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Is Saudi Arabia on a hazardous adventure?

The Levant News — by Ghassan Michel Rubeiz, Washington — At great risk, Saudi Arabia confronts Iran in rhetoric and on the battlefield in Syria and Yemen.

The National Council on US-Arab Relations, NCUSAR, is an established Washington intercultural agency focused on Arab Gulf interests. This year’s Iran meeting (October 14-15) was the 24th Arab-US Policymakers Conference.  As a media guest I came out of this two-day conference with three observations pertaining to current Mideast affairs: First, Arab Gulf bashing of Iran; second, Palestinians declare nonviolence to be their path to liberation; third, Saud Arabia leads Arabs in addressing Washington.

It is known that many Arab Gulf rulers view the Islamic (Shiite) Republic, Iran, as a predator state. Despite their outward acceptance of the (nuclear) Joint Comprehensive Plan of Action, Saudi statesmen continue to label Iran as a terrorist state. His Royal Highness Turki al Faisal, former Saudi Ambassador to the UK and to the US, set the anti-Iran mood of this Conference in his keynote speech.  Al Faisal blamed Iran for the two central crises in Syria and Yemen, for designs on Arab land, for seeking nuclear weapons, and for mobilizing sectarian divisions.  A second keynote speaker, United Arab Emirates’ Khalaf Al Habtoor, lambasted Iran and criticized President Obama’s nuclear deal with Tehran.

Iran certainly has a problematic regime and a questionable record of relations with its neighbors, but the Saudis seem unwilling to acknowledge any responsibility for antagonizing Iran in the past, their narrow understanding and practice of political Islam, their support of Saddam Hussein in his war with Iran, and their intolerance toward Shiite minorities.  

The second observation pertains to deliberations on Palestine. In a session on The Palestinian Future, four panelists agreed that non-violence is the most effective strategy of resistance to Israel’s occupation. James Zoghbi, the President of the Arab American Institute, called for the deepening of the Palestinian nonviolence movement. Zoghbi rightly believes that Palestinians are able to end the occupation with “moral” force.  The Palestine Liberation Organization Representative, Maen Areikat, asserted that Israel is not taking the peace process seriously. He added that the current outbreak of violence in East Jerusalem reflects the un-sustainability of the occupation of Arab territories.  Sending a pertinent message, Tom Mattair, Director of Middle East Policy Council, wondered how Israel’s officials deny that settlement expansion undermines peace talks.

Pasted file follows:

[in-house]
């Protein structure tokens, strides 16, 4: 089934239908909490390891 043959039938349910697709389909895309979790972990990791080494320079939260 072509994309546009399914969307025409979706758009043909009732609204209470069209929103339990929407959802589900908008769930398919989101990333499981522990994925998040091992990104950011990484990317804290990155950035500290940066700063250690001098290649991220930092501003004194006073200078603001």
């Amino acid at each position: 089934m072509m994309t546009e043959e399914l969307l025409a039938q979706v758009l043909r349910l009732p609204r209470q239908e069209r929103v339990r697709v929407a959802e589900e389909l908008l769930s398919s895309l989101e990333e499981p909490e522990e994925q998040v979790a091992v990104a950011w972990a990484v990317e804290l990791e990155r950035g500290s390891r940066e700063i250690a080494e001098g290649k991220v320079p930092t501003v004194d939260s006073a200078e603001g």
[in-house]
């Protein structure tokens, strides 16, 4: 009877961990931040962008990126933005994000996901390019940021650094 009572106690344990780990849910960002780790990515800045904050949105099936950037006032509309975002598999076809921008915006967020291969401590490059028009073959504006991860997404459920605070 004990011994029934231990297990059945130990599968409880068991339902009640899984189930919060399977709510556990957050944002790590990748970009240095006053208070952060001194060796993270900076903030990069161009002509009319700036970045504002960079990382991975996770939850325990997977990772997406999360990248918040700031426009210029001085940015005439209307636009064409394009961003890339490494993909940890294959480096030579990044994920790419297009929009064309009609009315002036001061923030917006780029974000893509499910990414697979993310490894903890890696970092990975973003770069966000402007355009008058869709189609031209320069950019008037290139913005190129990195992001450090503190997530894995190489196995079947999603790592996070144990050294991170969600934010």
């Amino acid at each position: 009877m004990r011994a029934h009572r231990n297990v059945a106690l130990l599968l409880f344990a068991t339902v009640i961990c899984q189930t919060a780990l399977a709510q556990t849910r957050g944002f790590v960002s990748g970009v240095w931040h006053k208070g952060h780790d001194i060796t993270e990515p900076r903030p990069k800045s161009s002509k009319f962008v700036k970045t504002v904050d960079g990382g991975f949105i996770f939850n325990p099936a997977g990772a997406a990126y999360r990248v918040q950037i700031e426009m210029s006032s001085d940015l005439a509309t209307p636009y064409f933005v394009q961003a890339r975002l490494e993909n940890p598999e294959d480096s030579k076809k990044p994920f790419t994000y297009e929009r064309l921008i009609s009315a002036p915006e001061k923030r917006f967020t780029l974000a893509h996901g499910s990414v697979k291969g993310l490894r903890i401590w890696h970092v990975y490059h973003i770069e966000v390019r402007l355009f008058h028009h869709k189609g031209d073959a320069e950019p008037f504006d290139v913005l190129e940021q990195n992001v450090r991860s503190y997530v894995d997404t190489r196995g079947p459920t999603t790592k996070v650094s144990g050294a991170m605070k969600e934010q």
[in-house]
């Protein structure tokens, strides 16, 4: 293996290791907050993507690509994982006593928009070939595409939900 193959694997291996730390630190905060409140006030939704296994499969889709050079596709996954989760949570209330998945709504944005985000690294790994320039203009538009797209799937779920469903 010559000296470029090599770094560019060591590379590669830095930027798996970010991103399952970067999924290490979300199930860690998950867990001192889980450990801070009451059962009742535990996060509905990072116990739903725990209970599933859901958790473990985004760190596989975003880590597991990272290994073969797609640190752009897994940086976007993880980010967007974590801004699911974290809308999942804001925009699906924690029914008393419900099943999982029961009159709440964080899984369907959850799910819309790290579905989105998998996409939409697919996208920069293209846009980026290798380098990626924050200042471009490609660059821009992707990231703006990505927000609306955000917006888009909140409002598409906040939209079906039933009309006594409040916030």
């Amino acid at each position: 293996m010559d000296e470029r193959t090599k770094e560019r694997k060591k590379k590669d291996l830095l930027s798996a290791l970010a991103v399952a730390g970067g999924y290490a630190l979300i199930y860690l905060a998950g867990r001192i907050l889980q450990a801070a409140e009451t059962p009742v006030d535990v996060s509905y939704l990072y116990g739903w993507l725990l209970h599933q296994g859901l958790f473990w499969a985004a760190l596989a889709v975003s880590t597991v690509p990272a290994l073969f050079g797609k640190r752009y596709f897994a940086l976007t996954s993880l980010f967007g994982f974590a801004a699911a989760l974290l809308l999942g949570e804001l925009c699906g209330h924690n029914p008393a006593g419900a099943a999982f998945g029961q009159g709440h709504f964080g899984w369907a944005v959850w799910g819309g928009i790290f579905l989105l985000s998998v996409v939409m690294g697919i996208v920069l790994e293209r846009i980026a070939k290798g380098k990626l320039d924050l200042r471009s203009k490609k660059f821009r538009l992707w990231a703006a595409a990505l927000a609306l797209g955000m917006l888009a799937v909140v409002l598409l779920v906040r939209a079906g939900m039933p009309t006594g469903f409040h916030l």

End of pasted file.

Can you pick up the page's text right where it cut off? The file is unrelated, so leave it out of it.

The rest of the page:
It is noteworthy that as the PLO leadership is finally backing strict adherence to nonviolence to achieve the two-state solution, the Palestinian ordinary people, observing irreversible realities on the ground, have started to ask for their simple human rights as residents in a single-state.

Saudi Arabia seems to have replaced Egypt as the most assertive Arab voice in Washington.  The Arab Gulf states, led by the Saudis, are lobbying collectively through the platform of the Gulf Cooperation Council, (GCC). Excluding Yemen, the GCC is a union of these six Gulf countries: Saudi Arabia, United Arab Emirates, Kuwait, Qatar, Bahrain and Oman. The GCC has marginalized the divided, Egyptian-led, Arab League, which is supposed to represent the entire Arab world. In fact the GCC is acting as if it were the European Union of the Arab World.

The moderating role of Oman was missing in this conference. The former US Ambassador to Oman, Richard Schmierer, drew attention to Oman’s neutral state position in the Iranian-Saudi conflict. Schmierer had a subtle reconciliatory message.

In conclusion, this conference has given me pause.  The experts should have advised the Saudis to forcefully invest in promoting their 2002 Arab Peace Plan rather than lead a counterproductive and ruthless, coalition war in Yemen. In contrast to the Saudis, Omanis are playing a useful role in the Gulf, searching for common ground between Persians and Arabs, Shiites and Sunnites. Regardless of the rhetoric against Iran, it was refreshing to see this impressive annual Arab gathering highlight the power of nonviolence as a strategy of conflict resolution.

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